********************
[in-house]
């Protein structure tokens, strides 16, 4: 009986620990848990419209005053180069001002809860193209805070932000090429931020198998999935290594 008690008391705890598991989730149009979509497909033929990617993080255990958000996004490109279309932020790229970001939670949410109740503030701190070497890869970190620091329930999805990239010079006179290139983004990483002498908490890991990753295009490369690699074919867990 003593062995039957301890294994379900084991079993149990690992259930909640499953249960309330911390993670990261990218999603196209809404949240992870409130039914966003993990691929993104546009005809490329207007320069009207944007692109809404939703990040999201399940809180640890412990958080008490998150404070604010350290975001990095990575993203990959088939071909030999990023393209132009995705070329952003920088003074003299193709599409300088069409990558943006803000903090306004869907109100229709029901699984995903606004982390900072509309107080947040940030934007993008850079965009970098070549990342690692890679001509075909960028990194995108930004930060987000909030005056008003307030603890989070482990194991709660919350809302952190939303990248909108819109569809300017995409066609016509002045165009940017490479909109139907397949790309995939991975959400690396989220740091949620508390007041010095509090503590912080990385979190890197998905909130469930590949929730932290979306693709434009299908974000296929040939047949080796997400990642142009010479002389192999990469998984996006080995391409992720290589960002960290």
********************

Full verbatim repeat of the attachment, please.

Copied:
[in-house]
């Protein structure tokens, strides 16, 4: 009986620990848990419209005053180069001002809860193209805070932000090429931020198998999935290594 008690008391705890598991989730149009979509497909033929990617993080255990958000996004490109279309932020790229970001939670949410109740503030701190070497890869970190620091329930999805990239010079006179290139983004990483002498908490890991990753295009490369690699074919867990 003593062995039957301890294994379900084991079993149990690992259930909640499953249960309330911390993670990261990218999603196209809404949240992870409130039914966003993990691929993104546009005809490329207007320069009207944007692109809404939703990040999201399940809180640890412990958080008490998150404070604010350290975001990095990575993203990959088939071909030999990023393209132009995705070329952003920088003074003299193709599409300088069409990558943006803000903090306004869907109100229709029901699984995903606004982390900072509309107080947040940030934007993008850079965009970098070549990342690692890679001509075909960028990194995108930004930060987000909030005056008003307030603890989070482990194991709660919350809302952190939303990248909108819109569809300017995409066609016509002045165009940017490479909109139907397949790309995939991975959400690396989220740091949620508390007041010095509090503590912080990385979190890197998905909130469930590949929730932290979306693709434009299908974000296929040939047949080796997400990642142009010479002389192999990469998984996006080995391409992720290589960002960290």